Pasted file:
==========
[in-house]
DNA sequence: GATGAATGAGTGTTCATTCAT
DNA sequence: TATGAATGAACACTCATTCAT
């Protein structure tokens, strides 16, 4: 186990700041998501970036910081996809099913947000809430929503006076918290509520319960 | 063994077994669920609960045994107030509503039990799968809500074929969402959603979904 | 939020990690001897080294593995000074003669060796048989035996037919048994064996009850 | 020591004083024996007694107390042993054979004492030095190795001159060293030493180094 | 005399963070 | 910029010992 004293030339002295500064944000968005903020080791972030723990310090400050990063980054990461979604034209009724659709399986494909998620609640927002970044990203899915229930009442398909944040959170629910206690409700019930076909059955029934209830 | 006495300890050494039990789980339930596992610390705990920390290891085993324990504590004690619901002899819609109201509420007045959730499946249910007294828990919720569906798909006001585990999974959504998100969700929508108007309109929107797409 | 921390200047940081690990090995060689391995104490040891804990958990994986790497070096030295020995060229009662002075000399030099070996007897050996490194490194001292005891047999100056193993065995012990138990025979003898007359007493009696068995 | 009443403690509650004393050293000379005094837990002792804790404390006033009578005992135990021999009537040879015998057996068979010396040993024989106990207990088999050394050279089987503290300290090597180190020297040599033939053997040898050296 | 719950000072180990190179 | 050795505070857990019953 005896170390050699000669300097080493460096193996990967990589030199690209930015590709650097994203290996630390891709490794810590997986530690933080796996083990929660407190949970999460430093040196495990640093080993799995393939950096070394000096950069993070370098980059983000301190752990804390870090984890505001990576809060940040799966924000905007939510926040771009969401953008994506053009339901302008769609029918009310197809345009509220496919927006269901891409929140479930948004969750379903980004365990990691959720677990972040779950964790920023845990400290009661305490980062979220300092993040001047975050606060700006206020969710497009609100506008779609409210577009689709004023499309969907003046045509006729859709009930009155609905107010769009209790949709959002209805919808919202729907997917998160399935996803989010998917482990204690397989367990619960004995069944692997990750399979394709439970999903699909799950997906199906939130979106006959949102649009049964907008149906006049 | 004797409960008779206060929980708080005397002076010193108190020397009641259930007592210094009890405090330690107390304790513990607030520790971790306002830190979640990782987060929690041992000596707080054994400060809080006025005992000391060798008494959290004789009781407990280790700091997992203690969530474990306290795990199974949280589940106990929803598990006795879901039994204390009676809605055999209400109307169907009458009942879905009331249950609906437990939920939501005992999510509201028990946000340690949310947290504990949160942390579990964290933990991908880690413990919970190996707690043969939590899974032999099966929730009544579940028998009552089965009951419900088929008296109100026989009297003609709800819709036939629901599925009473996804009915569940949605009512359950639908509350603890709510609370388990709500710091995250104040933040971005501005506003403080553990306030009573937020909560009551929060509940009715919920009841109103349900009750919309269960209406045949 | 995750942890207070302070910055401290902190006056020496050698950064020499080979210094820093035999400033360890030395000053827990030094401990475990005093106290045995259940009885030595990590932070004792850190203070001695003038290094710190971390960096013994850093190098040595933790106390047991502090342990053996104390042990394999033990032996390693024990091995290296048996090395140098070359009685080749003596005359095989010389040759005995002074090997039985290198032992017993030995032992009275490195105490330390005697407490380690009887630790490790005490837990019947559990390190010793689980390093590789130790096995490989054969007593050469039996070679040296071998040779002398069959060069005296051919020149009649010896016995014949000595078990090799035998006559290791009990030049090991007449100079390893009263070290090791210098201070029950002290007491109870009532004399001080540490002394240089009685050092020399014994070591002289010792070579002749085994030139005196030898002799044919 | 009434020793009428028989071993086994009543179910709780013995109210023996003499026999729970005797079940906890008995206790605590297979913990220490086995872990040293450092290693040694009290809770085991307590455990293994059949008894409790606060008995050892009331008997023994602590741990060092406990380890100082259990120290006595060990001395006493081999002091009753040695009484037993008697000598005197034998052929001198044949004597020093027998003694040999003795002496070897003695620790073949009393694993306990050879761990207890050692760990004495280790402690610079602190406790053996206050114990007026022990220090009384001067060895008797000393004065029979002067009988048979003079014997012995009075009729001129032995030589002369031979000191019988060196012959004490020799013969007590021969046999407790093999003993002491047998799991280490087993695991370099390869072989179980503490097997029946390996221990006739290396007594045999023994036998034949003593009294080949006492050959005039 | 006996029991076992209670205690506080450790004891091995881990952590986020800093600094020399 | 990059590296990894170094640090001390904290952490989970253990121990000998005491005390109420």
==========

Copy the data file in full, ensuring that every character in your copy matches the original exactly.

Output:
[in-house]
DNA sequence: GATGAATGAGTGTTCATTCAT
DNA sequence: TATGAATGAACACTCATTCAT
């Protein structure tokens, strides 16, 4: 186990700041998501970036910081996809099913947000809430929503006076918290509520319960 | 063994077994669920609960045994107030509503039990799968809500074929969402959603979904 | 939020990690001897080294593995000074003669060796048989035996037919048994064996009850 | 020591004083024996007694107390042993054979004492030095190795001159060293030493180094 | 005399963070 | 910029010992 004293030339002295500064944000968005903020080791972030723990310090400050990063980054990461979604034209009724659709399986494909998620609640927002970044990203899915229930009442398909944040959170629910206690409700019930076909059955029934209830 | 006495300890050494039990789980339930596992610390705990920390290891085993324990504590004690619901002899819609109201509420007045959730499946249910007294828990919720569906798909006001585990999974959504998100969700929508108007309109929107797409 | 921390200047940081690990090995060689391995104490040891804990958990994986790497070096030295020995060229009662002075000399030099070996007897050996490194490194001292005891047999100056193993065995012990138990025979003898007359007493009696068995 | 009443403690509650004393050293000379005094837990002792804790404390006033009578005992135990021999009537040879015998057996068979010396040993024989106990207990088999050394050279089987503290300290090597180190020297040599033939053997040898050296 | 719950000072180990190179 | 050795505070857990019953 005896170390050699000669300097080493460096193996990967990589030199690209930015590709650097994203290996630390891709490794810590997986530690933080796996083990929660407190949970999460430093040196495990640093080993799995393939950096070394000096950069993070370098980059983000301190752990804390870090984890505001990576809060940040799966924000905007939510926040771009969401953008994506053009339901302008769609029918009310197809345009509220496919927006269901891409929140479930948004969750379903980004365990990691959720677990972040779950964790920023845990400290009661305490980062979220300092993040001047975050606060700006206020969710497009609100506008779609409210577009689709004023499309969907003046045509006729859709009930009155609905107010769009209790949709959002209805919808919202729907997917998160399935996803989010998917482990204690397989367990619960004995069944692997990750399979394709439970999903699909799950997906199906939130979106006959949102649009049964907008149906006049 | 004797409960008779206060929980708080005397002076010193108190020397009641259930007592210094009890405090330690107390304790513990607030520790971790306002830190979640990782987060929690041992000596707080054994400060809080006025005992000391060798008494959290004789009781407990280790700091997992203690969530474990306290795990199974949280589940106990929803598990006795879901039994204390009676809605055999209400109307169907009458009942879905009331249950609906437990939920939501005992999510509201028990946000340690949310947290504990949160942390579990964290933990991908880690413990919970190996707690043969939590899974032999099966929730009544579940028998009552089965009951419900088929008296109100026989009297003609709800819709036939629901599925009473996804009915569940949605009512359950639908509350603890709510609370388990709500710091995250104040933040971005501005506003403080553990306030009573937020909560009551929060509940009715919920009841109103349900009750919309269960209406045949 | 995750942890207070302070910055401290902190006056020496050698950064020499080979210094820093035999400033360890030395000053827990030094401990475990005093106290045995259940009885030595990590932070004792850190203070001695003038290094710190971390960096013994850093190098040595933790106390047991502090342990053996104390042990394999033990032996390693024990091995290296048996090395140098070359009685080749003596005359095989010389040759005995002074090997039985290198032992017993030995032992009275490195105490330390005697407490380690009887630790490790005490837990019947559990390190010793689980390093590789130790096995490989054969007593050469039996070679040296071998040779002398069959060069005296051919020149009649010896016995014949000595078990090799035998006559290791009990030049090991007449100079390893009263070290090791210098201070029950002290007491109870009532004399001080540490002394240089009685050092020399014994070591002289010792070579002749085994030139005196030898002799044919 | 009434020793009428028989071993086994009543179910709780013995109210023996003499026999729970005797079940906890008995206790605590297979913990220490086995872990040293450092290693040694009290809770085991307590455990293994059949008894409790606060008995050892009331008997023994602590741990060092406990380890100082259990120290006595060990001395006493081999002091009753040695009484037993008697000598005197034998052929001198044949004597020093027998003694040999003795002496070897003695620790073949009393694993306990050879761990207890050692760990004495280790402690610079602190406790053996206050114990007026022990220090009384001067060895008797000393004065029979002067009988048979003079014997012995009075009729001129032995030589002369031979000191019988060196012959004490020799013969007590021969046999407790093999003993002491047998799991280490087993695991370099390869072989179980503490097997029946390996221990006739290396007594045999023994036998034949003593009294080949006492050959005039 | 006996029991076992209670205690506080450790004891091995881990952590986020800093600094020399 | 990059590296990894170094640090001390904290952490989970253990121990000998005491005390109420």